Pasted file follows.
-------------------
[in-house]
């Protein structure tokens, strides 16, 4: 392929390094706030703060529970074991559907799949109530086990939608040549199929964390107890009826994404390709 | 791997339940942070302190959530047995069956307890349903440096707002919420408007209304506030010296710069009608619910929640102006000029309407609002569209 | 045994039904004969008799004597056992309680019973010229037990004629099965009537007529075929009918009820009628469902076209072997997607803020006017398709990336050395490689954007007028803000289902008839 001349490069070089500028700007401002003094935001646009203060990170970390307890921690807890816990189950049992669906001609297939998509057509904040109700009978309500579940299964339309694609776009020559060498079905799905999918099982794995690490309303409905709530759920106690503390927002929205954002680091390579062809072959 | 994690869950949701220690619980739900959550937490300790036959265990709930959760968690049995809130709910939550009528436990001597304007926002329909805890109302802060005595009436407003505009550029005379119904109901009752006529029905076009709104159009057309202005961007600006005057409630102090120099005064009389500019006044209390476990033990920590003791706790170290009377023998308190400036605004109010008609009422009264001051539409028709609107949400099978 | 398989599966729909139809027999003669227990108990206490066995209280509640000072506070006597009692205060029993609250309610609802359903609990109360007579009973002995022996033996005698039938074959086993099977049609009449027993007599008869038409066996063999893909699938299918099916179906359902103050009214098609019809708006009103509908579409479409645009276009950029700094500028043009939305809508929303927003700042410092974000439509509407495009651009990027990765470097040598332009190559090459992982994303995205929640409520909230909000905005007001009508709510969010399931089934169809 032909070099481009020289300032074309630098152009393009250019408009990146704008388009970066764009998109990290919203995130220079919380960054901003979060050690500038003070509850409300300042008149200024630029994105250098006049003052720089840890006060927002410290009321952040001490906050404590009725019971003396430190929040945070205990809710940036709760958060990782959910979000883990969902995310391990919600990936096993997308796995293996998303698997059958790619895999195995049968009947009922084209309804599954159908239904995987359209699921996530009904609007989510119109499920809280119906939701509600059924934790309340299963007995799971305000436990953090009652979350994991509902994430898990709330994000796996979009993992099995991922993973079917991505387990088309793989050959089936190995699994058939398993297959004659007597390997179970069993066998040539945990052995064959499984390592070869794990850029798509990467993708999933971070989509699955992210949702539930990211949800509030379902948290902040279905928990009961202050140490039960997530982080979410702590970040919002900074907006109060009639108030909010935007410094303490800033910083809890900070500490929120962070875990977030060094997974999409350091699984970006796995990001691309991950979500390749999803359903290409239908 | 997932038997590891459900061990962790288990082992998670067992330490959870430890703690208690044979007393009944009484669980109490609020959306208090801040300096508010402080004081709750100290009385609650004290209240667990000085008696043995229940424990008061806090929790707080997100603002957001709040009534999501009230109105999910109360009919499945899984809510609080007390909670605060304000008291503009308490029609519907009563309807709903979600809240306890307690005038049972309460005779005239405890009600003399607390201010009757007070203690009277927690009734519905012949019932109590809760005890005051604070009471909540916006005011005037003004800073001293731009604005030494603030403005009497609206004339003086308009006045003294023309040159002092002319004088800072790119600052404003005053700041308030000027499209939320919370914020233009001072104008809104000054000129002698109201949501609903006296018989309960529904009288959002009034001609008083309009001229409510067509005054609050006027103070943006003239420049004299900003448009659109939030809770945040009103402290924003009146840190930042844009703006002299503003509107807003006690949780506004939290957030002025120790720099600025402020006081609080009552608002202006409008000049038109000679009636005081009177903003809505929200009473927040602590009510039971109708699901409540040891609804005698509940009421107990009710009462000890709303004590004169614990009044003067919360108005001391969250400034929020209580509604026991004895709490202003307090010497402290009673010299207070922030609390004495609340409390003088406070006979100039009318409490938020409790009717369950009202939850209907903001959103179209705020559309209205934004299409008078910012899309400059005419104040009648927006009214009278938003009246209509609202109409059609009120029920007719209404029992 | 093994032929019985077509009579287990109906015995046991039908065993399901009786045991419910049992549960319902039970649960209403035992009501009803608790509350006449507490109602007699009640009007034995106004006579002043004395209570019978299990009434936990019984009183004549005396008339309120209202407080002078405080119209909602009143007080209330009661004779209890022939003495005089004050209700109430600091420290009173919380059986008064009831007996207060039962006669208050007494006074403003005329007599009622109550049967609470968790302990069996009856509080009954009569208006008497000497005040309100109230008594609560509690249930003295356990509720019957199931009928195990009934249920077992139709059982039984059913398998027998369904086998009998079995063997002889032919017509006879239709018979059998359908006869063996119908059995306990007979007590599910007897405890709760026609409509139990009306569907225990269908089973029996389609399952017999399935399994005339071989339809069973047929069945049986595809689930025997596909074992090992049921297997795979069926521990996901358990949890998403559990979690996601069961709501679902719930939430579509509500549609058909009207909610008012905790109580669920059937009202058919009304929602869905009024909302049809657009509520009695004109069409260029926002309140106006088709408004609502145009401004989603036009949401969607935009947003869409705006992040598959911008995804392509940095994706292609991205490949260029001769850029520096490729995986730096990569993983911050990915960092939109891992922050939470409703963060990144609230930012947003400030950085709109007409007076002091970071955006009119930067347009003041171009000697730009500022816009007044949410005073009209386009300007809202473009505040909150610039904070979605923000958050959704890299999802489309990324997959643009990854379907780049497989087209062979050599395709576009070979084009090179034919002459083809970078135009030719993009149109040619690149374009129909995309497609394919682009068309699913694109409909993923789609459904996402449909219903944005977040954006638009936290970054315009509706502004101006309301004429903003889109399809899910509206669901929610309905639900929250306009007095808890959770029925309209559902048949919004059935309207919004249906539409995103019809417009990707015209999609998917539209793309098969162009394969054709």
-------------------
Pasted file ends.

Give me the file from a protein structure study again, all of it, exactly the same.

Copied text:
[in-house]
């Protein structure tokens, strides 16, 4: 392929390094706030703060529970074991559907799949109530086990939608040549199929964390107890009826994404390709 | 791997339940942070302190959530047995069956307890349903440096707002919420408007209304506030010296710069009608619910929640102006000029309407609002569209 | 045994039904004969008799004597056992309680019973010229037990004629099965009537007529075929009918009820009628469902076209072997997607803020006017398709990336050395490689954007007028803000289902008839 001349490069070089500028700007401002003094935001646009203060990170970390307890921690807890816990189950049992669906001609297939998509057509904040109700009978309500579940299964339309694609776009020559060498079905799905999918099982794995690490309303409905709530759920106690503390927002929205954002680091390579062809072959 | 994690869950949701220690619980739900959550937490300790036959265990709930959760968690049995809130709910939550009528436990001597304007926002329909805890109302802060005595009436407003505009550029005379119904109901009752006529029905076009709104159009057309202005961007600006005057409630102090120099005064009389500019006044209390476990033990920590003791706790170290009377023998308190400036605004109010008609009422009264001051539409028709609107949400099978 | 398989599966729909139809027999003669227990108990206490066995209280509640000072506070006597009692205060029993609250309610609802359903609990109360007579009973002995022996033996005698039938074959086993099977049609009449027993007599008869038409066996063999893909699938299918099916179906359902103050009214098609019809708006009103509908579409479409645009276009950029700094500028043009939305809508929303927003700042410092974000439509509407495009651009990027990765470097040598332009190559090459992982994303995205929640409520909230909000905005007001009508709510969010399931089934169809 032909070099481009020289300032074309630098152009393009250019408009990146704008388009970066764009998109990290919203995130220079919380960054901003979060050690500038003070509850409300300042008149200024630029994105250098006049003052720089840890006060927002410290009321952040001490906050404590009725019971003396430190929040945070205990809710940036709760958060990782959910979000883990969902995310391990919600990936096993997308796995293996998303698997059958790619895999195995049968009947009922084209309804599954159908239904995987359209699921996530009904609007989510119109499920809280119906939701509600059924934790309340299963007995799971305000436990953090009652979350994991509902994430898990709330994000796996979009993992099995991922993973079917991505387990088309793989050959089936190995699994058939398993297959004659007597390997179970069993066998040539945990052995064959499984390592070869794990850029798509990467993708999933971070989509699955992210949702539930990211949800509030379902948290902040279905928990009961202050140490039960997530982080979410702590970040919002900074907006109060009639108030909010935007410094303490800033910083809890900070500490929120962070875990977030060094997974999409350091699984970006796995990001691309991950979500390749999803359903290409239908 | 997932038997590891459900061990962790288990082992998670067992330490959870430890703690208690044979007393009944009484669980109490609020959306208090801040300096508010402080004081709750100290009385609650004290209240667990000085008696043995229940424990008061806090929790707080997100603002957001709040009534999501009230109105999910109360009919499945899984809510609080007390909670605060304000008291503009308490029609519907009563309807709903979600809240306890307690005038049972309460005779005239405890009600003399607390201010009757007070203690009277927690009734519905012949019932109590809760005890005051604070009471909540916006005011005037003004800073001293731009604005030494603030403005009497609206004339003086308009006045003294023309040159002092002319004088800072790119600052404003005053700041308030000027499209939320919370914020233009001072104008809104000054000129002698109201949501609903006296018989309960529904009288959002009034001609008083309009001229409510067509005054609050006027103070943006003239420049004299900003448009659109939030809770945040009103402290924003009146840190930042844009703006002299503003509107807003006690949780506004939290957030002025120790720099600025402020006081609080009552608002202006409008000049038109000679009636005081009177903003809505929200009473927040602590009510039971109708699901409540040891609804005698509940009421107990009710009462000890709303004590004169614990009044003067919360108005001391969250400034929020209580509604026991004895709490202003307090010497402290009673010299207070922030609390004495609340409390003088406070006979100039009318409490938020409790009717369950009202939850209907903001959103179209705020559309209205934004299409008078910012899309400059005419104040009648927006009214009278938003009246209509609202109409059609009120029920007719209404029992 | 093994032929019985077509009579287990109906015995046991039908065993399901009786045991419910049992549960319902039970649960209403035992009501009803608790509350006449507490109602007699009640009007034995106004006579002043004395209570019978299990009434936990019984009183004549005396008339309120209202407080002078405080119209909602009143007080209330009661004779209890022939003495005089004050209700109430600091420290009173919380059986008064009831007996207060039962006669208050007494006074403003005329007599009622109550049967609470968790302990069996009856509080009954009569208006008497000497005040309100109230008594609560509690249930003295356990509720019957199931009928195990009934249920077992139709059982039984059913398998027998369904086998009998079995063997002889032919017509006879239709018979059998359908006869063996119908059995306990007979007590599910007897405890709760026609409509139990009306569907225990269908089973029996389609399952017999399935399994005339071989339809069973047929069945049986595809689930025997596909074992090992049921297997795979069926521990996901358990949890998403559990979690996601069961709501679902719930939430579509509500549609058909009207909610008012905790109580669920059937009202058919009304929602869905009024909302049809657009509520009695004109069409260029926002309140106006088709408004609502145009401004989603036009949401969607935009947003869409705006992040598959911008995804392509940095994706292609991205490949260029001769850029520096490729995986730096990569993983911050990915960092939109891992922050939470409703963060990144609230930012947003400030950085709109007409007076002091970071955006009119930067347009003041171009000697730009500022816009007044949410005073009209386009300007809202473009505040909150610039904070979605923000958050959704890299999802489309990324997959643009990854379907780049497989087209062979050599395709576009070979084009090179034919002459083809970078135009030719993009149109040619690149374009129909995309497609394919682009068309699913694109409909993923789609459904996402449909219903944005977040954006638009936290970054315009509706502004101006309301004429903003889109399809899910509206669901929610309905639900929250306009007095808890959770029925309209559902048949919004059935309207919004249906539409995103019809417009990707015209999609998917539209793309098969162009394969054709």